Agility 101

Agility is a sport that appeals to all dog lovers – from young people to senior citizens. It has great spectator appeal. Agility is designed to demonstrate a dog’s willingness to work with its handler in a variety of situations. It is an athletic event that requires conditioning, concentration, training and teamwork. Dog and handlers negotiate an obstacle course racing against the clock.

There are several types of classes offered at an  AKC agility trial: Standard, Jumpers with Weaves, Fifteen And Send Time (FAST), Time 2 Beat (T2B) and Preferred. The Standard class has contact obstacles, which have yellow “contact zones” at each end. Contact obstacles include A-frame, dog walk and seesaw. The dog must place a least one paw in the contact zone in order not to receive a fault. This encourages safety in training and in running the course. The Standard class also has a variety of jumps; weave poles, pause table, tunnels and a closed tunnel. The Jumpers with Weaves class does not have contact obstacles or a pause table to slow the team’s forward momentum. This is a very fast course requiring instant decisions by the handler and close attention from the dog. The FAST class is an additional test of strategy, skill, accuracy, speed, timing and distance handling, to demonstrate a dog’s athletic ability and willingness to work with its handler in a fast-paced atmosphere over a variety of agility obstacles. As indicated by the title, the Fifteen and Send Time class uses fifteen (15) point-valued obstacles and/or obstacle combinations. The course will include a ‘Send Bonus’ or distance element that will award a bonus of twenty (20) points if completed successfully. The optional Time 2 Beat (T2B) agility titling class is meant to challenge the handler/dog to set a clean efficient line with an emphasis on speed and accuracy. The dog that sets the quickest time in each jump height will set the time to beat for that jump height.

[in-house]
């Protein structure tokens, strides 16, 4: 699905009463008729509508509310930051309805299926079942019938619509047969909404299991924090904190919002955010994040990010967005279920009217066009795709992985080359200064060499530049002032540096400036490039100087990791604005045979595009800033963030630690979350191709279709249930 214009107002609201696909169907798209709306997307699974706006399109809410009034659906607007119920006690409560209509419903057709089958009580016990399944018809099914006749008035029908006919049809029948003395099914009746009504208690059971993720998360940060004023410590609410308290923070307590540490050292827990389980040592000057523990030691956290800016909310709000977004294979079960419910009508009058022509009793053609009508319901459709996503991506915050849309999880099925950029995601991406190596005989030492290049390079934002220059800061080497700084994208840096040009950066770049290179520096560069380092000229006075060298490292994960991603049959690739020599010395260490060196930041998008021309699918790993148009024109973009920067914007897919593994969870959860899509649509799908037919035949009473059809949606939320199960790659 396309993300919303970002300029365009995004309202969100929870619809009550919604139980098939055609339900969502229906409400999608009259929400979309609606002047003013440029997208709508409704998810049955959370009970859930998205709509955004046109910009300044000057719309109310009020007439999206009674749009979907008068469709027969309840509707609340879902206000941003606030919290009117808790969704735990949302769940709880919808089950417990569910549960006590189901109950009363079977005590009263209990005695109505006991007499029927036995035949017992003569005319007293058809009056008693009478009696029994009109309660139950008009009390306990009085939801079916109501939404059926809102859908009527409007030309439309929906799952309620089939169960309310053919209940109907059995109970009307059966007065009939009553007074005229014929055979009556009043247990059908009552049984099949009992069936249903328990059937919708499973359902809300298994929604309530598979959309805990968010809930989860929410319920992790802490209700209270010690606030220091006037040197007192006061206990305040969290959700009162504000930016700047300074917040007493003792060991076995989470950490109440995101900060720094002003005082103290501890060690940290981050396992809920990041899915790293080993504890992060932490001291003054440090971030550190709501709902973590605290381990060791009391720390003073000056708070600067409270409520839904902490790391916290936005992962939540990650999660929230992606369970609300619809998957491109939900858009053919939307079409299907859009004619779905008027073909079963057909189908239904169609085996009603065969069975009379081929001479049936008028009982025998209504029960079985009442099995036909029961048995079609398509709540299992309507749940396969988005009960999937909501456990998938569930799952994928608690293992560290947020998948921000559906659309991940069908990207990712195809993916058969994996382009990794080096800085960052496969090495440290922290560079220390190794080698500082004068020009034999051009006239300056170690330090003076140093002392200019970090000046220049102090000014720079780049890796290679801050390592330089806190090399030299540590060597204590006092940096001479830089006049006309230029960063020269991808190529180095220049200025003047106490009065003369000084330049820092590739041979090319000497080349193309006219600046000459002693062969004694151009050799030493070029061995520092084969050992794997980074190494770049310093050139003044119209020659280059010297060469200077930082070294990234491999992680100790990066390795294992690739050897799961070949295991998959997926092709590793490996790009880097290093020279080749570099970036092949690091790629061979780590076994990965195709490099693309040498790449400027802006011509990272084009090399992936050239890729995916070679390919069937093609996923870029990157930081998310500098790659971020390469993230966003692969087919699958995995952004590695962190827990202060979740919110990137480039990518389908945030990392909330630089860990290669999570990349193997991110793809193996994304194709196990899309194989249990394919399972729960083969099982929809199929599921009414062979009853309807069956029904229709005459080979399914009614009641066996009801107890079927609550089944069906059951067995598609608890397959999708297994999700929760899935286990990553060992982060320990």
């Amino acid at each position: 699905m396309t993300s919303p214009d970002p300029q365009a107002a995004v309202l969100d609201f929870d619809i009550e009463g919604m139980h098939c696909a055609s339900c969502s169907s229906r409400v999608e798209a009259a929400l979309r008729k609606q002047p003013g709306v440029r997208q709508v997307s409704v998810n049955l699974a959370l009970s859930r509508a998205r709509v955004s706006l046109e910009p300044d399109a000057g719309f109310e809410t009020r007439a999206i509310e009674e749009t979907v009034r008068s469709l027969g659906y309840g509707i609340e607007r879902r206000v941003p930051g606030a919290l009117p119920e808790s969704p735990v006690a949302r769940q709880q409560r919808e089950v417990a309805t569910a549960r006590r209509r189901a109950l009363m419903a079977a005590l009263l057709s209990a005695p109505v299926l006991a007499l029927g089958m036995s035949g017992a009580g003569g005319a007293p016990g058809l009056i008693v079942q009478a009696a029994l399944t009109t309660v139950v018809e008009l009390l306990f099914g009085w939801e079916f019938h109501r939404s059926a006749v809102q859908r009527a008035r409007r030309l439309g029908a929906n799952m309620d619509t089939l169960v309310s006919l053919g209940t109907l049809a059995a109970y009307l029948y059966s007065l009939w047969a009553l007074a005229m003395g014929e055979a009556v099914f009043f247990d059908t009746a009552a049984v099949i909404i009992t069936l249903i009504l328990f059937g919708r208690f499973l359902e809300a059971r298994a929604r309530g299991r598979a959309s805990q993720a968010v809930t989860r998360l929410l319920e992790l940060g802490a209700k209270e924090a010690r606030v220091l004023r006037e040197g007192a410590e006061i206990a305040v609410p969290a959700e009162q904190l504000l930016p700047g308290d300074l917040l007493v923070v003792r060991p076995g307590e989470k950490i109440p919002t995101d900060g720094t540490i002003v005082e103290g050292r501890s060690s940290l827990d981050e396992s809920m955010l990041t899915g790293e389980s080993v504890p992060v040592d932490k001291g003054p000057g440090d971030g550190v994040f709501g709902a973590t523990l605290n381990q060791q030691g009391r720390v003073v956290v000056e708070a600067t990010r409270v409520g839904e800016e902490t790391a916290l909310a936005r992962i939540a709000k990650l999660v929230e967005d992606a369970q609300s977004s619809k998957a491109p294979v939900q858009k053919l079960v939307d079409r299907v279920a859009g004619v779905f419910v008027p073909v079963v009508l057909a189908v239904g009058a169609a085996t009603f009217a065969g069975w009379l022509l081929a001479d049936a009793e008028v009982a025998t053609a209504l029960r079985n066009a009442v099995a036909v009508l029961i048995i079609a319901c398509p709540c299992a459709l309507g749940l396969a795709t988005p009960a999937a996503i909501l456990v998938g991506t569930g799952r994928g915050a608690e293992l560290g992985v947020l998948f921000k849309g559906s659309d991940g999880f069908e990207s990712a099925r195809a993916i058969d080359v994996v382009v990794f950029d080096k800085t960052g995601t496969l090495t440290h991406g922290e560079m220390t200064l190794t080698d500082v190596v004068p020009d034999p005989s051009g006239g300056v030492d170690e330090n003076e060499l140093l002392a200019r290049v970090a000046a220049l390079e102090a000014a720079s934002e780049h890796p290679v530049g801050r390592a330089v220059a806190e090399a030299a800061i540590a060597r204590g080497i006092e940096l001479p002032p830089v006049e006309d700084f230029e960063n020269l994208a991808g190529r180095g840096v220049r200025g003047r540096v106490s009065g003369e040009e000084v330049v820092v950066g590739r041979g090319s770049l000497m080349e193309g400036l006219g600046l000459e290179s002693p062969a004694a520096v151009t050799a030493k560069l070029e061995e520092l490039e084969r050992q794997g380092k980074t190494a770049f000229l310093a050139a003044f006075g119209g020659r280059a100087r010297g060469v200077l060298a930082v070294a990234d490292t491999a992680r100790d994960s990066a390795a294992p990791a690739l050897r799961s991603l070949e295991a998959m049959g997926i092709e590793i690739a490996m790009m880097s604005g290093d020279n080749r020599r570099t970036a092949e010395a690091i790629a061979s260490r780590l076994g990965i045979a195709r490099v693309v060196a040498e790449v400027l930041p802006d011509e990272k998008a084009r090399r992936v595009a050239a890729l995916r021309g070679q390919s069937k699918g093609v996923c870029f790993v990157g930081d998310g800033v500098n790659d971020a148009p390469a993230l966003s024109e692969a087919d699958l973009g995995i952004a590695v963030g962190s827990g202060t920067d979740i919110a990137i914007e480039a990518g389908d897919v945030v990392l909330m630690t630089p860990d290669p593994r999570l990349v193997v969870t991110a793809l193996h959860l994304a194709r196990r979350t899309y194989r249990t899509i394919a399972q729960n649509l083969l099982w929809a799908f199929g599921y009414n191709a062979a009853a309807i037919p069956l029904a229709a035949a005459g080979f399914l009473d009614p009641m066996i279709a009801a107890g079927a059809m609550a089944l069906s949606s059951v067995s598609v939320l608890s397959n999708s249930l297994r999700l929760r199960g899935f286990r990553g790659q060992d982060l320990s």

In the first year of AKC agility (1994), there were approximately 2,000 entries in AKC agility trials.
AKC agility is available to every registerable breed. From tiny Yorkshire Terriers to giant Irish Wolfhounds, the dogs run the same course with adjustments in the expected time and jump height.
The classes are divided by jump heights in order to make the competition equal between the different sizes of dogs.

The Masters Agility Championship At Westminster

Agility dogs can achieve many titles. Our competition is open to those dogs that have achieved the higher titles and are therefore eligible to compete on a “Masters” level course. There will be 330 dogs entered in this competition.

Each dog will compete in two qualifying rounds consisting of a Standard Agility course and a Jumpers with Weaves course. The 12 dogs with the highest combined scores from each height class will move on to the “Championship Round” consisting of a total of 60 dogs. The Westminster Kennel Club donates $10,000 to honor the winner of the Masters Agility Championship. The donation will be given to the AKC training club where the winner is a member. If they are not a member of an AKC training club then the donation will go to the AKC Humane Fund.

All breeds are involved in agility as they offer 5 jump heights. The most popular breeds at this time are Shetland Sheepdogs, Belgian Tervurens, Border Collies, Golden Retrievers, Labrador Retrievers, Cocker Spaniels and Papillons. All-American breeds (mixed breeds) are also eligible to compete. Dog agility is practiced as a sporting activity that demonstrates a handler and trainer’s skill in working with a dog on an obstacle course. The breed of dog may pose certain challenges in training and handling, but a competitor is not restricted as to type of dog. Therefore, dog agility is a sport for all dogs.

See the full list of 2018 Agility Winners and the Masters Agility Championship Records.